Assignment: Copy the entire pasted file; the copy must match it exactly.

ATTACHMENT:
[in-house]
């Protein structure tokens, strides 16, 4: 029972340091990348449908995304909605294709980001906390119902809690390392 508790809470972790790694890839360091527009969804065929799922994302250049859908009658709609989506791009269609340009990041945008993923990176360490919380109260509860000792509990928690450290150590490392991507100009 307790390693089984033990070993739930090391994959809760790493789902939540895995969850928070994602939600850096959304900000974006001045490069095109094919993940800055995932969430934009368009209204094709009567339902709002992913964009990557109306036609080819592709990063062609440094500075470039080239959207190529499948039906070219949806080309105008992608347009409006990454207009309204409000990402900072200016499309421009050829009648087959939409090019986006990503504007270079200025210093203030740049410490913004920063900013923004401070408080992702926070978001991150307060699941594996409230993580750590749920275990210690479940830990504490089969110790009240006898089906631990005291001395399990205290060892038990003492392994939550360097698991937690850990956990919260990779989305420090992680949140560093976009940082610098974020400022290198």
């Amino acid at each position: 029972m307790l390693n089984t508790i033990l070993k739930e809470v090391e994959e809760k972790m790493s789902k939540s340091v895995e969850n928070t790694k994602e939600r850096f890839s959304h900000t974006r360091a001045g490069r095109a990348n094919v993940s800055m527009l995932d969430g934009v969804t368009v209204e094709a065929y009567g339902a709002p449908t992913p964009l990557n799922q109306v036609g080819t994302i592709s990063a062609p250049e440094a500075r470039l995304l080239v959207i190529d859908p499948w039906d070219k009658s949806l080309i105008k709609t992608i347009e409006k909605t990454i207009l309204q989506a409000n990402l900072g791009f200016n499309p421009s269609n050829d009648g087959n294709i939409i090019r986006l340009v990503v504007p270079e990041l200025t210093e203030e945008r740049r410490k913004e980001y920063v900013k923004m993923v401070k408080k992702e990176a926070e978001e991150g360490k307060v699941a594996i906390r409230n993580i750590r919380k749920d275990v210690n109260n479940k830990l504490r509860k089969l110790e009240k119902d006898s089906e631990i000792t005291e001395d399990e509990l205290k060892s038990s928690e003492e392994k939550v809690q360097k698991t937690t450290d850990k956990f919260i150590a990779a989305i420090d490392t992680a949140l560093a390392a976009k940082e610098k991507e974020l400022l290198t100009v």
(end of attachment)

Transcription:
[in-house]
């Protein structure tokens, strides 16, 4: 029972340091990348449908995304909605294709980001906390119902809690390392 508790809470972790790694890839360091527009969804065929799922994302250049859908009658709609989506791009269609340009990041945008993923990176360490919380109260509860000792509990928690450290150590490392991507100009 307790390693089984033990070993739930090391994959809760790493789902939540895995969850928070994602939600850096959304900000974006001045490069095109094919993940800055995932969430934009368009209204094709009567339902709002992913964009990557109306036609080819592709990063062609440094500075470039080239959207190529499948039906070219949806080309105008992608347009409006990454207009309204409000990402900072200016499309421009050829009648087959939409090019986006990503504007270079200025210093203030740049410490913004920063900013923004401070408080992702926070978001991150307060699941594996409230993580750590749920275990210690479940830990504490089969110790009240006898089906631990005291001395399990205290060892038990003492392994939550360097698991937690850990956990919260990779989305420090992680949140560093976009940082610098974020400022290198």
């Amino acid at each position: 029972m307790l390693n089984t508790i033990l070993k739930e809470v090391e994959e809760k972790m790493s789902k939540s340091v895995e969850n928070t790694k994602e939600r850096f890839s959304h900000t974006r360091a001045g490069r095109a990348n094919v993940s800055m527009l995932d969430g934009v969804t368009v209204e094709a065929y009567g339902a709002p449908t992913p964009l990557n799922q109306v036609g080819t994302i592709s990063a062609p250049e440094a500075r470039l995304l080239v959207i190529d859908p499948w039906d070219k009658s949806l080309i105008k709609t992608i347009e409006k909605t990454i207009l309204q989506a409000n990402l900072g791009f200016n499309p421009s269609n050829d009648g087959n294709i939409i090019r986006l340009v990503v504007p270079e990041l200025t210093e203030e945008r740049r410490k913004e980001y920063v900013k923004m993923v401070k408080k992702e990176a926070e978001e991150g360490k307060v699941a594996i906390r409230n993580i750590r919380k749920d275990v210690n109260n479940k830990l504490r509860k089969l110790e009240k119902d006898s089906e631990i000792t005291e001395d399990e509990l205290k060892s038990s928690e003492e392994k939550v809690q360097k698991t937690t450290d850990k956990f919260i150590a990779a989305i420090d490392t992680a949140l560093a390392a976009k940082e610098k991507e974020l400022l290198t100009v």